I’ve noticed an interesting pattern in software recently which, when analyzed, shows just how much opportunity there actually is out there right now:
Someone writes a piece of software to solve a particular problem.
- If it’s successful, several competing products are released.
- Driven by competition, each version becomes more and more complex and feature rich. Competition tends to be based primarily on features rather than price.
- Eventually one emerges as the winner. Nobody else bothers trying to compete anymore because the idea of implementing so many features is daunting. The victor becomes a de facto standard, and often makes obscene amounts of money.
- Someone eventually gets tired of being locked into a single overly complex solution, and creates a simple and disruptive alternative. It’s usually cheap or free, and it sparks an entirely new wave of innovation.
Several things may happen next, including:
- A lot of internal memos get sent around.
- A lot of people lose their jobs or quit.
- A lot of other people make a lot of money.
- We start using terms like "2.0" and "paradigm shift".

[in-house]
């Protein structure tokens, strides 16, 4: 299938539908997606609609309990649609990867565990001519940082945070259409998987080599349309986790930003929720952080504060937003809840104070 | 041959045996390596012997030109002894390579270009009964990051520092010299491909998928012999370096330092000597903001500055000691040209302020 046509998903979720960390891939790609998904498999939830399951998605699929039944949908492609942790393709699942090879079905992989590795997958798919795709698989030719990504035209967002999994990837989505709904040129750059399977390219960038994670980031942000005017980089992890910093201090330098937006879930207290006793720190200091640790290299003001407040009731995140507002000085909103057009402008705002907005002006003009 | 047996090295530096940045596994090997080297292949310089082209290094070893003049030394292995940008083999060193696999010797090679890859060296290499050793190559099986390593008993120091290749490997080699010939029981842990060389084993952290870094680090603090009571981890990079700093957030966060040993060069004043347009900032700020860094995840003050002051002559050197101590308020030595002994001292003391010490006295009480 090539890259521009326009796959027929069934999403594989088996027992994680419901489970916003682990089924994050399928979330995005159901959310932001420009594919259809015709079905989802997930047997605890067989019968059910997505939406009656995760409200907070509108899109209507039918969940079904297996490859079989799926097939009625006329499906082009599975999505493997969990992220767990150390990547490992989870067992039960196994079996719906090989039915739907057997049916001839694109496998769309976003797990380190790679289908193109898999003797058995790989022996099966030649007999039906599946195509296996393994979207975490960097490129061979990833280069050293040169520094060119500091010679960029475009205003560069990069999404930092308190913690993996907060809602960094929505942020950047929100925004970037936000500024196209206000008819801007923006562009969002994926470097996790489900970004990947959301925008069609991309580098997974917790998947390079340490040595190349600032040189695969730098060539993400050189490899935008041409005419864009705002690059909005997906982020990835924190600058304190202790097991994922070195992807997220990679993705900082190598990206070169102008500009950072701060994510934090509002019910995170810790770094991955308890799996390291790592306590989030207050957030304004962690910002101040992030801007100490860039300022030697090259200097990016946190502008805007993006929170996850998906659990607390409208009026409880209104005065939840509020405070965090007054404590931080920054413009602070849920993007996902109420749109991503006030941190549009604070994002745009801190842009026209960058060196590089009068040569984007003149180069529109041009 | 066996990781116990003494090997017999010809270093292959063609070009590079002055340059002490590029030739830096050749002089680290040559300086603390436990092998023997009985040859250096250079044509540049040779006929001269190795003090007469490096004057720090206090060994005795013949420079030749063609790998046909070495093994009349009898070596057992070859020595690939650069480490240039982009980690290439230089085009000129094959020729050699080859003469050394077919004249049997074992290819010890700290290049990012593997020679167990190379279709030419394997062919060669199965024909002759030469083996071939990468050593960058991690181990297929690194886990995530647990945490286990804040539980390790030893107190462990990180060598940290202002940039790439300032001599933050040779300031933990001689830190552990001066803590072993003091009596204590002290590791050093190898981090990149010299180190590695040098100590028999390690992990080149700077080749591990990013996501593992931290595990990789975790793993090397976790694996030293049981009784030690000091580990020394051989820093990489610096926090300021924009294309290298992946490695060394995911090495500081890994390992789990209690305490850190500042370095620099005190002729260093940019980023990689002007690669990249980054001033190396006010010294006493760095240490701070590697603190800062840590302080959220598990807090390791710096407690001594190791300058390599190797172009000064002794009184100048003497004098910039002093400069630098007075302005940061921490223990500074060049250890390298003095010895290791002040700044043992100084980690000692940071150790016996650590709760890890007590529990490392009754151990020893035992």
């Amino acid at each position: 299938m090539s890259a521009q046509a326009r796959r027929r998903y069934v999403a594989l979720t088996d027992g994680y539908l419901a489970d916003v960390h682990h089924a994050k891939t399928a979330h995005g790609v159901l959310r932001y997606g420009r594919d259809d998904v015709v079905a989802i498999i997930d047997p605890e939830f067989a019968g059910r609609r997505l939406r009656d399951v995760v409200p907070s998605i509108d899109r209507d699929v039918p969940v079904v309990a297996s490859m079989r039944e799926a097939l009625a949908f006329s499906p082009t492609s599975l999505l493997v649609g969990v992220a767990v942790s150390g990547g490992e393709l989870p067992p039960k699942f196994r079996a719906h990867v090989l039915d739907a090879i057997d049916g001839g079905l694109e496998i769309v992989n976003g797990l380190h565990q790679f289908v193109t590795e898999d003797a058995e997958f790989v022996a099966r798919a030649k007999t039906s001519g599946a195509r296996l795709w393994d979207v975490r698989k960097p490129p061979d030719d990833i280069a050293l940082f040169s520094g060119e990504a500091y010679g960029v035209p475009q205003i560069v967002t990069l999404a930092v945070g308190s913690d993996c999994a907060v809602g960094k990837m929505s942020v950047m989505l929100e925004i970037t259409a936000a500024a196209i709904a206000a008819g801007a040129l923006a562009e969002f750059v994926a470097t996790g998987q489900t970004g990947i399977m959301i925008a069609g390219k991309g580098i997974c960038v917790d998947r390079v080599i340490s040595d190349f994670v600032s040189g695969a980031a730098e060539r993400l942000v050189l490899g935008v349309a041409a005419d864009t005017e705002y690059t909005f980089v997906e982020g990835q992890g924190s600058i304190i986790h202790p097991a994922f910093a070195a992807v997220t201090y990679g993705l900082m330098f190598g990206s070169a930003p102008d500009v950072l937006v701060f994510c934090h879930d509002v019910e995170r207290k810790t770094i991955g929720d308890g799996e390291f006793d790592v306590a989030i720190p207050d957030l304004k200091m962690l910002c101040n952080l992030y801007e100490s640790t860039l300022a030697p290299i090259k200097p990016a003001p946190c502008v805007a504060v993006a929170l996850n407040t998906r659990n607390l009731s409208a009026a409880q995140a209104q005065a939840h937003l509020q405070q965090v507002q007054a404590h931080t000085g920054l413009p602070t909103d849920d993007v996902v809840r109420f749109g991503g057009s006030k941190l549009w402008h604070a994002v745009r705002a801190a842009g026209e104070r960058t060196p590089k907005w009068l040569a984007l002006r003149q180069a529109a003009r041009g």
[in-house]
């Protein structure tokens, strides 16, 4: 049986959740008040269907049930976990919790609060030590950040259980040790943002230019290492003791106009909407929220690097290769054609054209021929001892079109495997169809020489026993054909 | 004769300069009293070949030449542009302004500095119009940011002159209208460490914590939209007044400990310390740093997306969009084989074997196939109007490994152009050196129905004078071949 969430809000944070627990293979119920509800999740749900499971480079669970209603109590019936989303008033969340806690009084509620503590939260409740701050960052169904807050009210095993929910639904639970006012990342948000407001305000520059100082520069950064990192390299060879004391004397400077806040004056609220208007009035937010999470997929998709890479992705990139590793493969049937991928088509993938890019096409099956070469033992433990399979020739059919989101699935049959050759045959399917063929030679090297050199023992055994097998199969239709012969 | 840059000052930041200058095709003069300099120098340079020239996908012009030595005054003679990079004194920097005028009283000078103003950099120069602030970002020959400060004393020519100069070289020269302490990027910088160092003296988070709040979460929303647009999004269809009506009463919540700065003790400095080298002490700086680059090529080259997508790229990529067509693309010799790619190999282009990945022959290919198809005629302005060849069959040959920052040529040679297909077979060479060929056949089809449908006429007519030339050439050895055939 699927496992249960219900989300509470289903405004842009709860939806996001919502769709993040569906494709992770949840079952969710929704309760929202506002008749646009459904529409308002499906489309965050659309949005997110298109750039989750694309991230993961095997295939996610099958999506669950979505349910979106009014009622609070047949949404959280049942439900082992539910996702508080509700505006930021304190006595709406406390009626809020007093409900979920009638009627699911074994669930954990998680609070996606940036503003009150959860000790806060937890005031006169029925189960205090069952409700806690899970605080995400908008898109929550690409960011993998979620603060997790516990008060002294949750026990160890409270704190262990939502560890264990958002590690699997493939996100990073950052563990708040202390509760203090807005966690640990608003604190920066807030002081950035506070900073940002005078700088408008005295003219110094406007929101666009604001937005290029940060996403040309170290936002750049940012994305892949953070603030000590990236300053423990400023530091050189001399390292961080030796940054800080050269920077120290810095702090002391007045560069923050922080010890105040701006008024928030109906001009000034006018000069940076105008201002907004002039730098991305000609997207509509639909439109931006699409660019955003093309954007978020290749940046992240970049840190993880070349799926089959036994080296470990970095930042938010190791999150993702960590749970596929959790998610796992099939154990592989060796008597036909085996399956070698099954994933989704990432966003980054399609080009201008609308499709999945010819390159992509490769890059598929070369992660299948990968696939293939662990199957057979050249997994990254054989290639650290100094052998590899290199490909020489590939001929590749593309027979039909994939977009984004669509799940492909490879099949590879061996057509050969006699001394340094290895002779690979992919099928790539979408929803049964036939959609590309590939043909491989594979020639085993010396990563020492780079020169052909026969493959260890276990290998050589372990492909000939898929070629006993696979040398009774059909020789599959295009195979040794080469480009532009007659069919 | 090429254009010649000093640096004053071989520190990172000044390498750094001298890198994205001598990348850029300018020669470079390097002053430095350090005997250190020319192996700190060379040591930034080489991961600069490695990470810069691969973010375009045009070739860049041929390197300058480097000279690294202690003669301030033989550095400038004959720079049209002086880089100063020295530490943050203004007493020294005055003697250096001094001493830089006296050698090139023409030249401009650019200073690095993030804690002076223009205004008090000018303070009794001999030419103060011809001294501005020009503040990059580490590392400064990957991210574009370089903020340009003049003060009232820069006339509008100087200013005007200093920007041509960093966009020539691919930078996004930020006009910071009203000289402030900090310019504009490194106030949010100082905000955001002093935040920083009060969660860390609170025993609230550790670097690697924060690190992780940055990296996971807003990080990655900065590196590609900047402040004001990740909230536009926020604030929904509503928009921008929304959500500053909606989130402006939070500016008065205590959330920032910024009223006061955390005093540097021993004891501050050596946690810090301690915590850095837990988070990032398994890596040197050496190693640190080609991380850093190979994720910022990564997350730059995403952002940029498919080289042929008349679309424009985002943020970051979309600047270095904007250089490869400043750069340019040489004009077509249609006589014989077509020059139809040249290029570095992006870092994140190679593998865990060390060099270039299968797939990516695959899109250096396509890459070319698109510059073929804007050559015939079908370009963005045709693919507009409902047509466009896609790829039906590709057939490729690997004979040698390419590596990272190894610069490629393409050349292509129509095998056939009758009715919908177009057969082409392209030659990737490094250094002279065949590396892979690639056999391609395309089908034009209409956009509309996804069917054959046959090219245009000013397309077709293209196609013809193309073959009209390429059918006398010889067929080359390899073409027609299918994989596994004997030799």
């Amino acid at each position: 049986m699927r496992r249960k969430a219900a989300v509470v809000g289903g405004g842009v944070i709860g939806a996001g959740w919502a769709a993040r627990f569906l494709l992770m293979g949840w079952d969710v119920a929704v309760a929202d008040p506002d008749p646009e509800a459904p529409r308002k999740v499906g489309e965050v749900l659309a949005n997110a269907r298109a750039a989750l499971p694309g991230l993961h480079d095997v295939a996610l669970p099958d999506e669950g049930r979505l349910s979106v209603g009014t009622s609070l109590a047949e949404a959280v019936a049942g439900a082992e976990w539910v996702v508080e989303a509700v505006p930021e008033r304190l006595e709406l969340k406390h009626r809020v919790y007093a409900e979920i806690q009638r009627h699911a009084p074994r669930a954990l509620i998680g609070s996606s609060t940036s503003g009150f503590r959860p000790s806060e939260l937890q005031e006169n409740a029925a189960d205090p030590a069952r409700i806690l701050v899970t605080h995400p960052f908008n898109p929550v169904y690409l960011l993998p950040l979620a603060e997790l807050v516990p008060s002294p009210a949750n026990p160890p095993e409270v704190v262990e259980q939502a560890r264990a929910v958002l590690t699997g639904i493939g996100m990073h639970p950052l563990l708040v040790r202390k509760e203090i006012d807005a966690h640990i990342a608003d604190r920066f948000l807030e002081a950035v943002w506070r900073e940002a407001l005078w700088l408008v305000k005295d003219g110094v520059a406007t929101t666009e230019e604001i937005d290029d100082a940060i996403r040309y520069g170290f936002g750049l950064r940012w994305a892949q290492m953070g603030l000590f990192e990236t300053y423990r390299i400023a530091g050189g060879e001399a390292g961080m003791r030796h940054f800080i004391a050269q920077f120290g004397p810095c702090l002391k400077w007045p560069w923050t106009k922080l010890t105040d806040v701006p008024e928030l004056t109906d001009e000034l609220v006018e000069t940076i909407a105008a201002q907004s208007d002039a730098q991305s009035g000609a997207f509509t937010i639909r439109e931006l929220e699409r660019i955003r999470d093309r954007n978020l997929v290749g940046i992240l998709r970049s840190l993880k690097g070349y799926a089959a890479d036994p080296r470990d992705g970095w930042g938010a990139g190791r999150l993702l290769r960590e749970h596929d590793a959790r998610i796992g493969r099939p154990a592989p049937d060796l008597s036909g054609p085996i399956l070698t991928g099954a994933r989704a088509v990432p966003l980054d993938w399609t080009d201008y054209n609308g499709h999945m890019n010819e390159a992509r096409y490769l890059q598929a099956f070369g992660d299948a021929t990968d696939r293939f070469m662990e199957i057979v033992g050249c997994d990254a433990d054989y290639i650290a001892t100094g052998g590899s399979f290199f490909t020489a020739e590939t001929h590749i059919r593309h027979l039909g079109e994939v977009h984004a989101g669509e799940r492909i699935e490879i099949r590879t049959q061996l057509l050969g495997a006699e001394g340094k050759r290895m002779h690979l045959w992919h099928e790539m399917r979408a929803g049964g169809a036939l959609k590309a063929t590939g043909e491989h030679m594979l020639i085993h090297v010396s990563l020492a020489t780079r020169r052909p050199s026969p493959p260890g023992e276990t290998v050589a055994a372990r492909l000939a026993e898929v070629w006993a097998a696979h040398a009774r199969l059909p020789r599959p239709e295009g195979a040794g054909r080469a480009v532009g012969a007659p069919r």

I’m not a venture capitalist, or a rich and successful entrepreneur, but for what it’s worth, here’s my advice:
- If you’re passionate about something, don’t be afraid to reinvent it. A successful idea doesn’t have to be an entirely new idea. It just has to solve a specific problem, and it has to be simple.
- Solve your own problems, and you’ll probably end up solving other peoples’ problems, too. If you find a particular piece of software too complicate, bloated, buggy, expensive, etc., more than likely, so do thousands of others.
- Start simple. Solve one problem, and solve it very efficiently and effectively. Don’t worry about adding all the other features. That happens once you’re successful and competitors start closing in.
- If you’re the one on top and you want to stay that way, try unseating yourself before someone else does it. Hire or assemble a small agile team of visionaries, give them some space, and challenge them with toppling you. If they’re smart, and if they can truly distance themselves from your existing corporate culture, they will tap into the inevitable pent up frustration over your product and create something potentially disruptive, revolutionary, and probably alarmingly simple. You might as well — chances are, someone else out there is already doing the exact same thing.